Originally Posted by TurboTim
I wonder how this chinese pebble reactor idea turned out?
"China has licensed the German technology and is actively developing a pebble bed reactor for power generation. The 10 megawatt prototype is called the HTR-10. It is a conventional helium-cooled, helium-turbine design. The program is at Tsinghua University in Beijing. The first 250-MWt plant is scheduled to begin construction in 2009 and commissioning in 2013. There are firm plans for thirty such plants by 2020 (6 gigawatts). "
Originally Posted by jbresee
Just wanted to say thanks for your comments. You have a gift for explaining complex concepts in a way that even I can understand. Appreciate it!
Thanks, Not sure which one you're referring to (I was tired as hell when I wrote the Chernobyl response, so it is massively abridged) but I'm certainly no expert, just a civilian engineer who is fascinated by nuclear power in general.
For those who aren't familiar with plant design, a few notes are probably in order.
First, here's an extremely simplified drawing of a typical nuke plant.
This particular image is of a PWR (Pressurized Water Reactor) which is one of two styles common in the US and the west in general. The other common style is the BWR (Boiling Water Reactor) which is very similar, except that the control rods go in from the bottom, and the pressure inside the reactor is low enough that the water is permitted to boil inside the core, and exit the top as steam.
So, at the far left is the core. This is a giant stainless steel pot in which the uranium fuel is housed. Water is constantly being pumped through this core, and then up into the steam generator (aka, the boiler), as shown by the red lines. This is the primary coolant loop. You'll also note the pressurizer at the top of the primary loop. This is basically a shock-absorber. In a PWR, this is the one and only place where they allow steam to collect, to dampen any pulsation in the system. And it's actually critical that some steam be kept inside here. If the pressure in the system gets too high and all the steam in the pressurizer collapses into liquid water, then you lose your shock absorber and also your ability to fine-tune pressure in the system. So operators are trained to never, ever let this happen.
(BWRs don't have a pressurizer, since they're full of steam anyway. They also typically don't have a boiler or a secondary loop; the steam coming out of the core goes directly to the turbine. So, on the plus side, they are somewhat simpler. On the minus side, the steam coming out of the core and hitting the turbine and condenser (which are outside of the containment building) is radioactive, so there are a lot more potential failure points in the system for a primary loop rupture, release of radioactivity, etc.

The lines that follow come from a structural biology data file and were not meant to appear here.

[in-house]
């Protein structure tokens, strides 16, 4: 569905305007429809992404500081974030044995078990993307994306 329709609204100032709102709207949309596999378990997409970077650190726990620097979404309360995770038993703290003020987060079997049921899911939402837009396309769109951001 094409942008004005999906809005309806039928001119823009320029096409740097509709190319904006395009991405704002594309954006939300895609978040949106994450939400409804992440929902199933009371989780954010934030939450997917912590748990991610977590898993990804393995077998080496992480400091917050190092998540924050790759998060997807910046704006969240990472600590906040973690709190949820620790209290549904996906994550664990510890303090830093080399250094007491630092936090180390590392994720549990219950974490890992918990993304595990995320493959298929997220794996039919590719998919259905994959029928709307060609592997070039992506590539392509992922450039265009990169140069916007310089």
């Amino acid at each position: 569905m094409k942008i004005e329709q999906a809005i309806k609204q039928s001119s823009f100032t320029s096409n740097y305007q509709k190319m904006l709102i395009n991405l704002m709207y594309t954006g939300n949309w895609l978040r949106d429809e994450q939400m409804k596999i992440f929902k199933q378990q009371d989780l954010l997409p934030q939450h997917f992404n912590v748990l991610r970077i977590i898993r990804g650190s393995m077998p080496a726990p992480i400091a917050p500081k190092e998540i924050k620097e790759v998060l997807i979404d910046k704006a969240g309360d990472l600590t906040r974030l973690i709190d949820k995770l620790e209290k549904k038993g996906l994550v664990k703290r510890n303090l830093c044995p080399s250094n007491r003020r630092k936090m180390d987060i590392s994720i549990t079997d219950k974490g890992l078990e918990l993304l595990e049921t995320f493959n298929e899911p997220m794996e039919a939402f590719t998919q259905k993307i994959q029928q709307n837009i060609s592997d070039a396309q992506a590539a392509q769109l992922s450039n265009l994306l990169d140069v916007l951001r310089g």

At TMI, when the valve on top of the pressurizer stuck open, it started to let down the pressure in the primary loop. All the steam flowed out the top, and the water below expanded. Since the operators didn't want the pressurizer to fill with water completely, they started draining water out of the primary system (thus making matters worse) but couldn't re-establish equilibrium because of the stuck valve.
Ok, that's the primary loop. Next, you have the secondary loop. This goes from the steam generator to the turbine, then the condenser, and then back to the steam generator. This is the loop that ruptured at TMI and set the whole process in motion. Without this loop, no heat was being taken away from the steam generator, and consequently, all the heat built up in the primary system.
What heat? Well, even with the control rods fully inserted and the reactor "shut down" there is still a massive amount of decay heat as the reactor core gradually cools down. You know how after you shut off the engine in a turbo car, the water inside the turbo starts to boil even through there's no more exhaust flow? Same deal. You gotta keep the system running until the reactor has totally cooled off, which takes hours or days.